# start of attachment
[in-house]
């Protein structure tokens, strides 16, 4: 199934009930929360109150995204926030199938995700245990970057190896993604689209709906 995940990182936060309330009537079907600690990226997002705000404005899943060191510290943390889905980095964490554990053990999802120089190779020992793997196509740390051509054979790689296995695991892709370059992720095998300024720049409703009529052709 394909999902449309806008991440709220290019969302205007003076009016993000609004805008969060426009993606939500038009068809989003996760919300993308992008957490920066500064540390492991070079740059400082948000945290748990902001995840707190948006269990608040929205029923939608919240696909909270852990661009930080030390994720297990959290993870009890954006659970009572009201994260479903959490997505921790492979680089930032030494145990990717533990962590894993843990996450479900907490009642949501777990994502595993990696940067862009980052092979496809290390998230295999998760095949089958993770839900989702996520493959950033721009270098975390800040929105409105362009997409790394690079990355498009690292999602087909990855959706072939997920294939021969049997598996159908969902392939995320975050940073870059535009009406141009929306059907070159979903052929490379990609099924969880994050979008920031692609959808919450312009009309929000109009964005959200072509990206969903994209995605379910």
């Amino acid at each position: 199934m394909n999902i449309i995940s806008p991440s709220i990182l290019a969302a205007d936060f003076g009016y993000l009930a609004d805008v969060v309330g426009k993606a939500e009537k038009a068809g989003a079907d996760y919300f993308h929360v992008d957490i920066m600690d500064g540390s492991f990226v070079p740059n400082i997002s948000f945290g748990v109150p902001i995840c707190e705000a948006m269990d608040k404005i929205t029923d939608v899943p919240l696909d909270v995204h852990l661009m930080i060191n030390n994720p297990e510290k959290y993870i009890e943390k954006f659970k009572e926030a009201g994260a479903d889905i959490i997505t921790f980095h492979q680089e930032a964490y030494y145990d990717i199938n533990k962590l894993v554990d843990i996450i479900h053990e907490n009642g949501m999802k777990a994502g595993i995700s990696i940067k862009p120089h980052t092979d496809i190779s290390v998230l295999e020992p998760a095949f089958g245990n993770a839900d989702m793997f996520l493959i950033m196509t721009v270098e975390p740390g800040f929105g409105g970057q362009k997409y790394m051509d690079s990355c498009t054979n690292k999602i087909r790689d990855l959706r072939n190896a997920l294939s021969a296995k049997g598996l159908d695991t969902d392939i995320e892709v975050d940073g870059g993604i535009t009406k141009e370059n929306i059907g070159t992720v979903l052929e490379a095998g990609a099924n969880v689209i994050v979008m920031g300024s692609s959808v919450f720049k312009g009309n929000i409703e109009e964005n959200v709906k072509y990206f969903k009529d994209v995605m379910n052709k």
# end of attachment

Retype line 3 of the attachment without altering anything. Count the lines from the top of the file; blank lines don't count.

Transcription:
């Amino acid at each position: 199934m394909n999902i449309i995940s806008p991440s709220i990182l290019a969302a205007d936060f003076g009016y993000l009930a609004d805008v969060v309330g426009k993606a939500e009537k038009a068809g989003a079907d996760y919300f993308h929360v992008d957490i920066m600690d500064g540390s492991f990226v070079p740059n400082i997002s948000f945290g748990v109150p902001i995840c707190e705000a948006m269990d608040k404005i929205t029923d939608v899943p919240l696909d909270v995204h852990l661009m930080i060191n030390n994720p297990e510290k959290y993870i009890e943390k954006f659970k009572e926030a009201g994260a479903d889905i959490i997505t921790f980095h492979q680089e930032a964490y030494y145990d990717i199938n533990k962590l894993v554990d843990i996450i479900h053990e907490n009642g949501m999802k777990a994502g595993i995700s990696i940067k862009p120089h980052t092979d496809i190779s290390v998230l295999e020992p998760a095949f089958g245990n993770a839900d989702m793997f996520l493959i950033m196509t721009v270098e975390p740390g800040f929105g409105g970057q362009k997409y790394m051509d690079s990355c498009t054979n690292k999602i087909r790689d990855l959706r072939n190896a997920l294939s021969a296995k049997g598996l159908d695991t969902d392939i995320e892709v975050d940073g870059g993604i535009t009406k141009e370059n929306i059907g070159t992720v979903l052929e490379a095998g990609a099924n969880v689209i994050v979008m920031g300024s692609s959808v919450f720049k312009g009309n929000i409703e109009e964005n959200v709906k072509y990206f969903k009529d994209v995605m379910n052709k």